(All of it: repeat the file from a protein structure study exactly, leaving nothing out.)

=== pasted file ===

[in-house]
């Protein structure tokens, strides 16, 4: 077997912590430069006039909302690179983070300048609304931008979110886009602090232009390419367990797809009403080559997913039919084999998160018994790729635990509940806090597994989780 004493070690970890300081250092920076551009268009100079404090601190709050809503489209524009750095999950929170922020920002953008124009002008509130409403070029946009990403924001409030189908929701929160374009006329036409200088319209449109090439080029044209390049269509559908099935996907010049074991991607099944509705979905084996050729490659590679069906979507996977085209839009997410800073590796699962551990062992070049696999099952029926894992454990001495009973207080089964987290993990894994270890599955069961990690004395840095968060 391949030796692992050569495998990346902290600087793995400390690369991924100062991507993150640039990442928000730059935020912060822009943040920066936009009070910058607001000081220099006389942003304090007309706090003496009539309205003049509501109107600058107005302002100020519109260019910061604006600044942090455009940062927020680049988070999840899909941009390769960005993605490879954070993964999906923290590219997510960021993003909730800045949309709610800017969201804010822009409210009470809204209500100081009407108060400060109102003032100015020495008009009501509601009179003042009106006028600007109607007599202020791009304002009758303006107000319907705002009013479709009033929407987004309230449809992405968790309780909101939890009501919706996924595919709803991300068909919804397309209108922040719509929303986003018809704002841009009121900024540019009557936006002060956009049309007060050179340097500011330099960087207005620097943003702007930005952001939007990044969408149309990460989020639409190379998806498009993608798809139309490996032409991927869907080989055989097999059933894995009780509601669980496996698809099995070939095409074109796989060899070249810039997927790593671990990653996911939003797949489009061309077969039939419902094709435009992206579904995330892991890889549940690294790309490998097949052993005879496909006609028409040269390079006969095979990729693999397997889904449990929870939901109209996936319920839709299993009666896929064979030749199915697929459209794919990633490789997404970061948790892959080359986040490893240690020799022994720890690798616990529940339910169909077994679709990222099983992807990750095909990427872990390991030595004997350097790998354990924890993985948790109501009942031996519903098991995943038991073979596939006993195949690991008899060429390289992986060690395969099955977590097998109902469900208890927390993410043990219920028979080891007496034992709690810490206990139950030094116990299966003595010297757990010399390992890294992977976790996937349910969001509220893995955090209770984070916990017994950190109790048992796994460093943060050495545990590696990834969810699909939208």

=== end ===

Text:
[in-house]
């Protein structure tokens, strides 16, 4: 077997912590430069006039909302690179983070300048609304931008979110886009602090232009390419367990797809009403080559997913039919084999998160018994790729635990509940806090597994989780 004493070690970890300081250092920076551009268009100079404090601190709050809503489209524009750095999950929170922020920002953008124009002008509130409403070029946009990403924001409030189908929701929160374009006329036409200088319209449109090439080029044209390049269509559908099935996907010049074991991607099944509705979905084996050729490659590679069906979507996977085209839009997410800073590796699962551990062992070049696999099952029926894992454990001495009973207080089964987290993990894994270890599955069961990690004395840095968060 391949030796692992050569495998990346902290600087793995400390690369991924100062991507993150640039990442928000730059935020912060822009943040920066936009009070910058607001000081220099006389942003304090007309706090003496009539309205003049509501109107600058107005302002100020519109260019910061604006600044942090455009940062927020680049988070999840899909941009390769960005993605490879954070993964999906923290590219997510960021993003909730800045949309709610800017969201804010822009409210009470809204209500100081009407108060400060109102003032100015020495008009009501509601009179003042009106006028600007109607007599202020791009304002009758303006107000319907705002009013479709009033929407987004309230449809992405968790309780909101939890009501919706996924595919709803991300068909919804397309209108922040719509929303986003018809704002841009009121900024540019009557936006002060956009049309007060050179340097500011330099960087207005620097943003702007930005952001939007990044969408149309990460989020639409190379998806498009993608798809139309490996032409991927869907080989055989097999059933894995009780509601669980496996698809099995070939095409074109796989060899070249810039997927790593671990990653996911939003797949489009061309077969039939419902094709435009992206579904995330892991890889549940690294790309490998097949052993005879496909006609028409040269390079006969095979990729693999397997889904449990929870939901109209996936319920839709299993009666896929064979030749199915697929459209794919990633490789997404970061948790892959080359986040490893240690020799022994720890690798616990529940339910169909077994679709990222099983992807990750095909990427872990390991030595004997350097790998354990924890993985948790109501009942031996519903098991995943038991073979596939006993195949690991008899060429390289992986060690395969099955977590097998109902469900208890927390993410043990219920028979080891007496034992709690810490206990139950030094116990299966003595010297757990010399390992890294992977976790996937349910969001509220893995955090209770984070916990017994950190109790048992796994460093943060050495545990590696990834969810699909939208």